Who is competing for Australian grain in 2023?

Grain | 18th December 2023 | By Andrew Whitelaw


The data is out for the 2023 season grain exports, November 2022 to October 2023. So who were the big boys this year?

The last harvest was huge, and therefore, the export volume was equally large. During the season 31.2mmt of wheat was exported.

The biggest buyer was China, at 24% of the total volume of our exports. This was followed closely by Indonesia.

We have spoken about the increased volumes that China is buying (see here) and the importance of Indonesia (see here). The top five countries equate to 66% of the total volume exported.

Suppose we were worried about being too reliant on China for barley. Should we be worried about the volumes of wheat they are buying? I don’t really think we need to worry; they will buy based on price – trade flows will change, we just need to accept that.


Barley has been an issue for the past couple of years. We lost a huge buyer in the form of China, and had to export to a lot of countries at smaller volumes.

That was until August when China got back into the market. In the three months leading up to the end of the season, China imported 1.09mmt, or 14% of the overall export program. An impressive feat in a short period of time. Saudi Arabia was the major buyer for it’s sheep programs at 1.8mmt or 23%.

As we move into 2024, I expect we will see China emerge again as the country’s destination for barley.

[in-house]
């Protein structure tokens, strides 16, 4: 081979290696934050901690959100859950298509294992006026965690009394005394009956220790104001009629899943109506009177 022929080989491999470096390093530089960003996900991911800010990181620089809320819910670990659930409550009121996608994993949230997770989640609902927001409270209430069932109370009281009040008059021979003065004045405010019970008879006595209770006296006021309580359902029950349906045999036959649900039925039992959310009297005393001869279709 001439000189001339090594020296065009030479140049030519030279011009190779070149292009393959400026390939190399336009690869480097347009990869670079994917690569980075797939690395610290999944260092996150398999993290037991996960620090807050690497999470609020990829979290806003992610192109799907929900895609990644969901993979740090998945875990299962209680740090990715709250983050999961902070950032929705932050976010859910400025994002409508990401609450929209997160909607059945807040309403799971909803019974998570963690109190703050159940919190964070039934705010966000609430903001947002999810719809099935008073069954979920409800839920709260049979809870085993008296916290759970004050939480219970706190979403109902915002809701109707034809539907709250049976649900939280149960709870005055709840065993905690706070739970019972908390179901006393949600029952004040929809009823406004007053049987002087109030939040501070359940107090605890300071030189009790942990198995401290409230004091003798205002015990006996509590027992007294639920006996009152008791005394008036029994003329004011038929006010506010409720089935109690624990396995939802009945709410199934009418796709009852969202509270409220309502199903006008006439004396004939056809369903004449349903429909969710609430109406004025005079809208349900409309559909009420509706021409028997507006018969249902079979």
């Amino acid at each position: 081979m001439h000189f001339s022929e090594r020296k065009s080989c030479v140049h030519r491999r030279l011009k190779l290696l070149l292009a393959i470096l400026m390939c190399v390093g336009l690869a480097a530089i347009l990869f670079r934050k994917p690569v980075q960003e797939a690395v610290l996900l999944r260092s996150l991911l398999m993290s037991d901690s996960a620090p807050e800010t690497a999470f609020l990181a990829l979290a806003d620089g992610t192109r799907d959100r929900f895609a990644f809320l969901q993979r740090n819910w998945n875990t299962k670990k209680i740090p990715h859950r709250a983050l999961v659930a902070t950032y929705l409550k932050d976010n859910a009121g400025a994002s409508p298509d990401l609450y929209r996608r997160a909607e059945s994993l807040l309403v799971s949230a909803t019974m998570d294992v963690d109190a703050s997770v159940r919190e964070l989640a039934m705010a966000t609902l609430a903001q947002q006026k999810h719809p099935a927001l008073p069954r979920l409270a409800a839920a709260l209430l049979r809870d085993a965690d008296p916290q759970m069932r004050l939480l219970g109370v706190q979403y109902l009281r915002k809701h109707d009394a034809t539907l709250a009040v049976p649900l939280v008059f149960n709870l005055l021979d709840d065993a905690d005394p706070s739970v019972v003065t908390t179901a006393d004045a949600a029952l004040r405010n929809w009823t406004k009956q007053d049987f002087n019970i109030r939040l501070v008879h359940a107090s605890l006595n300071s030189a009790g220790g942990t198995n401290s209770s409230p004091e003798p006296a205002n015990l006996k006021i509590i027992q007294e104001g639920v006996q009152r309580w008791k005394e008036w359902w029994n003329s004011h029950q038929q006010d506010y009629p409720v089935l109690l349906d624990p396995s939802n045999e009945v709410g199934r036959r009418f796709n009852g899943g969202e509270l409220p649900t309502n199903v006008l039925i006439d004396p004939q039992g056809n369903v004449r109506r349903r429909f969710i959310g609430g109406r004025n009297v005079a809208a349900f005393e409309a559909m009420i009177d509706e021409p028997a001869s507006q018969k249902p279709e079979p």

One thing I always find interesting is that people are concerned about diversity. We always seem to want to push for as many export destinations as possible when the market is too heavily skewed towards certain countries (see here).

The canola market is heavily skewed towards Europe; in the chart below, the top ten export destinations for canola are displayed. If we add up the European countries, which are the same for all intents and purposes, over 57% of the total volume went to Europe.

What about Price?

Last year was a huge year for pricing. We had the black sea conflict, which caused prices to rocket, then months and months of stop-start negotiations for the black sea grain corridor.

As we moved through 2024, the market lost ground across most of our grains.

The charts below show the average price for each commodity converted into Australian dollars per tonne. This is the total value divided by the volume exported for each month to provide an indication of the trend.

Market Share

I mentioned our reliance on certain trading partners in the barley and canola section. This will always be the case. Grain will flow to those willing to pay the most.

If we look at the overall trade in our three main grain commodities, we can see that China is the biggest customer by a healthy margin. The Chinese share of our grain trade would be substantially higher if they had purchased more than three months of barley.

These ten nations (or trading blocs) account for 75% of our total trade in barley, wheat and canola.